Mycobacterium tuberculosis is an opportunistic pathogen that causes TB, which is responsible for significant morbidity and mortality worldwide. The emergence of multi-drug resistance (MDR) strains and the AIDS-associated TB infection has led to a critical need for the development of new and effective therapeutic agents for the TB treatment. Adenosine kinase (AK) is a key enzyme in the purine salvage pathway of M. tuberculosis and has recently been identified to be responsible for the bioactivation of a group of nucleoside analogs that are active against M. tuberculosis. Our long term goal is to develop new antimycobacterial agents by exploiting specific inhibition of the purine salvage pathway in M. tuberculosis. We hypothesize that selective inhibition of M. tuberculosis AK or specific activation of nucleoside analogs by the enzyme can be exploited for therapeutic intervention of MDR M. tuberculosis infection. This hypothesis is based on the following observations. 1) Purified M. tuberculosis AK phosphorylated a group of adenosine analogs, including 2-methyladenosine, and the phosphorylation is required for their activation to become selectively active against M. tuberculosis. 2) M. tuberculosis AK share less than 20% sequence identity with the human homolog;therefore, its structure is likely to be significantly different from that of human AK. In addition, the M. tuberculosis purine salvage pathway is not the target of any current TB therapy;therefore, inhibition of this pathway may prove to be a novel therapeutic intervention to MDR-TB. Based on these observations, the experimental focus of this proposal is to unravel the three-dimensional structure of M. tuberculosis AK, explore the structure function relationship of the enzyme, and exploit this relationship for the development of new antimycobacterial agents. We have recently determined the crystal structure of M. tuberculosis AK in complex with adenosine. The structure of this unique bacterial AK revealed a functional dimer structure, the active site conformation and significant structural differences in the active sites between the pathogen and human AK.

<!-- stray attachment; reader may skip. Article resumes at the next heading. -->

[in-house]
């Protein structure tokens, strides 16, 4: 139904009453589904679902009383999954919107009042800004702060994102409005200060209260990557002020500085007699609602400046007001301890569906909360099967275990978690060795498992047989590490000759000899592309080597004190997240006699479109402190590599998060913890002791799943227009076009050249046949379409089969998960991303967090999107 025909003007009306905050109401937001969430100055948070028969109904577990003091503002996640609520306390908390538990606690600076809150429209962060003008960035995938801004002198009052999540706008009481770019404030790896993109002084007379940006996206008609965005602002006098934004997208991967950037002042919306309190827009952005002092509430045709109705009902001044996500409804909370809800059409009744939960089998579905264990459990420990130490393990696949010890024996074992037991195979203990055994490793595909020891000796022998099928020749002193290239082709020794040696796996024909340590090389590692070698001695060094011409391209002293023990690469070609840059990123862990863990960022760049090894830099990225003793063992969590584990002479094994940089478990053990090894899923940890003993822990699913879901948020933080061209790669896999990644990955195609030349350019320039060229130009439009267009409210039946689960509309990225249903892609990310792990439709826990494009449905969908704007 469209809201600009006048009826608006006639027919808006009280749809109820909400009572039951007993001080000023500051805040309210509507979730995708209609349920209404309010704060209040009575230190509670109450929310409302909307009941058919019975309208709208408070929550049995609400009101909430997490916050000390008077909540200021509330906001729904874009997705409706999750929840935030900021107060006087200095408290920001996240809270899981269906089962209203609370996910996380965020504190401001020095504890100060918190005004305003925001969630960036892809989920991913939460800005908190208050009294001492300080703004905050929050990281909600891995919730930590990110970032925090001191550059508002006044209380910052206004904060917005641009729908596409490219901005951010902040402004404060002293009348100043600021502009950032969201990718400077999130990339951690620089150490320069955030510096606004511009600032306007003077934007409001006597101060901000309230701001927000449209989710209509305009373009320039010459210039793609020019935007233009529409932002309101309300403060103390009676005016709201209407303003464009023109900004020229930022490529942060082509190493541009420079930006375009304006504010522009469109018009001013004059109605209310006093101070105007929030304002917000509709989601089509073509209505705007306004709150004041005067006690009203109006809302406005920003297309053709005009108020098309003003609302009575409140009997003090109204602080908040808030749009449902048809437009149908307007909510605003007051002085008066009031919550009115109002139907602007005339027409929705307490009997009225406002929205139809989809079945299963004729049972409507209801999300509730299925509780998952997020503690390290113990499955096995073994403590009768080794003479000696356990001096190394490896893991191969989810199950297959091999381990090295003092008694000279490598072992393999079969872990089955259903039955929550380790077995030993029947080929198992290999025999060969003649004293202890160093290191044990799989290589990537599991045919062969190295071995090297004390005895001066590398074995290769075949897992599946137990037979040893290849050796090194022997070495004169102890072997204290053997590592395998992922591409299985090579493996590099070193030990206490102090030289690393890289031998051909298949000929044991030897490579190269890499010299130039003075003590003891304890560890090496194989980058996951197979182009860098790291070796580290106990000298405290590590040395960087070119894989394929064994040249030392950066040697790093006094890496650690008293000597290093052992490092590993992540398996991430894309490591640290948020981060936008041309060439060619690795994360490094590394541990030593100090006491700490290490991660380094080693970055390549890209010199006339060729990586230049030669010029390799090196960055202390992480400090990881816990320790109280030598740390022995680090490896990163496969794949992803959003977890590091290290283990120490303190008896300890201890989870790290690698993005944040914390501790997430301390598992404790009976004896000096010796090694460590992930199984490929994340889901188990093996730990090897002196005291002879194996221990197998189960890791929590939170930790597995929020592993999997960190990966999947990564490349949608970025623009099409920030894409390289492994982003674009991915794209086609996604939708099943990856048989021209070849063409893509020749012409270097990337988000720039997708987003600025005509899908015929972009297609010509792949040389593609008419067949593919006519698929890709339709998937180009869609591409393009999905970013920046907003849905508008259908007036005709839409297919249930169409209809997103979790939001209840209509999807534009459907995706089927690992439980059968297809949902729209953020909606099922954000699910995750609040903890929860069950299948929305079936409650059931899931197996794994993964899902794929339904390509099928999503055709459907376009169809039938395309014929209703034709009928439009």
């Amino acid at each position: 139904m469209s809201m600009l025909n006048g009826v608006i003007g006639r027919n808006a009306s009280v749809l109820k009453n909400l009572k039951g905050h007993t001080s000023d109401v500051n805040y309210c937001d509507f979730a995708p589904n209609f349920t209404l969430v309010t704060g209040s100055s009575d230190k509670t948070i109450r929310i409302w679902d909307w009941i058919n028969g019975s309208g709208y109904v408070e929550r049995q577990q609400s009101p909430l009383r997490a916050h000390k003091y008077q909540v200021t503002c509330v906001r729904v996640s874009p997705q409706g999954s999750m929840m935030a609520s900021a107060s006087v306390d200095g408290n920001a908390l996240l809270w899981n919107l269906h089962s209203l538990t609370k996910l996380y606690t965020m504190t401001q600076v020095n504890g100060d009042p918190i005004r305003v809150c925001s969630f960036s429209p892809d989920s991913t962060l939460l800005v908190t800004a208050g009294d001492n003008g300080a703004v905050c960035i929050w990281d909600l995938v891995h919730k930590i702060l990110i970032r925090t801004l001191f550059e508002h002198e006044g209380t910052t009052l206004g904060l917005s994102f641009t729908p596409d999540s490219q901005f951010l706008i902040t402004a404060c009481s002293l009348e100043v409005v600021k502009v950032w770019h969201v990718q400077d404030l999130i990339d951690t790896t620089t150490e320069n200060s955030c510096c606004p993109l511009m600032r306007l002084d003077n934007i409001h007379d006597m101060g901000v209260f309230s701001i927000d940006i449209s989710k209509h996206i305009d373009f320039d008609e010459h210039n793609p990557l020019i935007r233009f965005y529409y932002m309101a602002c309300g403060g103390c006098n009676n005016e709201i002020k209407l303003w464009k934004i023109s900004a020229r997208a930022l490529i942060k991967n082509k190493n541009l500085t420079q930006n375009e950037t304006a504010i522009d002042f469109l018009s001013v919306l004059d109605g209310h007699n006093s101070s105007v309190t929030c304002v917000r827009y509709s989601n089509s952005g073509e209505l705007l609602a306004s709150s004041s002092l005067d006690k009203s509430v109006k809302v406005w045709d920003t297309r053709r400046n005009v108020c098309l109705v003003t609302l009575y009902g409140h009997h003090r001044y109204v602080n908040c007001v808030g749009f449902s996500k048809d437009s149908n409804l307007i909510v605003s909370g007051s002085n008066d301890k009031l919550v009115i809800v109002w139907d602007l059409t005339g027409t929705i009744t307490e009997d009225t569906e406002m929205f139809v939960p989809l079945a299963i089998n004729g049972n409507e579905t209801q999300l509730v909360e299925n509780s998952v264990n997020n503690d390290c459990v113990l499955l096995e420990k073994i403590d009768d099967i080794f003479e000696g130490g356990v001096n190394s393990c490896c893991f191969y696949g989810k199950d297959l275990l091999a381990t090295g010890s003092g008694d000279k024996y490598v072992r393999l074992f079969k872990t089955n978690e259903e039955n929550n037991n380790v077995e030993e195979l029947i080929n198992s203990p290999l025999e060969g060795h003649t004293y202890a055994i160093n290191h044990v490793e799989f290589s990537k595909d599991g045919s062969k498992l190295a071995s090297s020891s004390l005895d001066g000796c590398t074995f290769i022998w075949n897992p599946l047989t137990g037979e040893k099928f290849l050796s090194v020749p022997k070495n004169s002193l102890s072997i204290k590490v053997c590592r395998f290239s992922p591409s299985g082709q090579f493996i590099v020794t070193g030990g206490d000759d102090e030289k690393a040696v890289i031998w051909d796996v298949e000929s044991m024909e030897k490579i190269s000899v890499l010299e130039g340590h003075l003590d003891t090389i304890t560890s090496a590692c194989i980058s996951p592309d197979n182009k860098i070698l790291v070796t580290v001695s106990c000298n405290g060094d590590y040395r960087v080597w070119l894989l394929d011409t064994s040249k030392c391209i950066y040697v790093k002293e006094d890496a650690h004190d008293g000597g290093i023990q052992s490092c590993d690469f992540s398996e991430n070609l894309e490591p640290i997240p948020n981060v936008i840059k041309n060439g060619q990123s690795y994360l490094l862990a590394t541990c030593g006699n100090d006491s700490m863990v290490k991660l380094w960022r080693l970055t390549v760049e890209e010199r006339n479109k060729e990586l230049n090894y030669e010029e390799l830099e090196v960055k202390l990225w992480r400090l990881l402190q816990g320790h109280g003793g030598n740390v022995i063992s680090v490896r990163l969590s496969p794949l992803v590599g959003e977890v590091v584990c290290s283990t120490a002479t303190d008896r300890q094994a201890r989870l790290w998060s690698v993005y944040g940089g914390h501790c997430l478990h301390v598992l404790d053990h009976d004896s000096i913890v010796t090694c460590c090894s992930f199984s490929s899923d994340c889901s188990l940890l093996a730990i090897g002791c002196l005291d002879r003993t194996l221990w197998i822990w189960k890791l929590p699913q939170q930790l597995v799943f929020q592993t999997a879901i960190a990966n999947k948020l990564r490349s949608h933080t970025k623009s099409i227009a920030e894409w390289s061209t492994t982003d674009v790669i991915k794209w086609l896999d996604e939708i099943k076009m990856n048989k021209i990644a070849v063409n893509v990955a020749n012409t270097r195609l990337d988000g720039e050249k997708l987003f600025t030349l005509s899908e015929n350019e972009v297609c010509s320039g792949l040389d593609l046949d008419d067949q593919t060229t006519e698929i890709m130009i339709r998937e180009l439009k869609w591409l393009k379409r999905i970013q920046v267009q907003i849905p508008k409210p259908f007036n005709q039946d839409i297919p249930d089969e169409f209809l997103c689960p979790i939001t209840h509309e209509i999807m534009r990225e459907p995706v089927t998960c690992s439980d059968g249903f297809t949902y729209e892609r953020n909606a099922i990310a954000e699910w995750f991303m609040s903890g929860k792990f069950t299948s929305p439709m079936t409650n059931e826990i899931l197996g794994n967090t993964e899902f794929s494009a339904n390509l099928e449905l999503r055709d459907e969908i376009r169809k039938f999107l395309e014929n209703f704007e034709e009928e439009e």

Our specific aims of this proposed research are: 1). to determine the crystal structure of M. tuberculosis AK in different forms for understanding the enzyme reaction mechanism involved in adenosine phosphorylation and bioactivation of adenosine analogs in M. tuberculosis. 2) To identify M. tuberculosis -specific substrates and inhibitors of AK using a combination of structure- and activity-based approaches. 3) To evaluate the biological activities of the lead compounds and determine the complex structure of M. tuberculosis AK with a lead adenosine analog. These studies will provide molecular basis for development of anti-mycobacterial nucleoside analogs.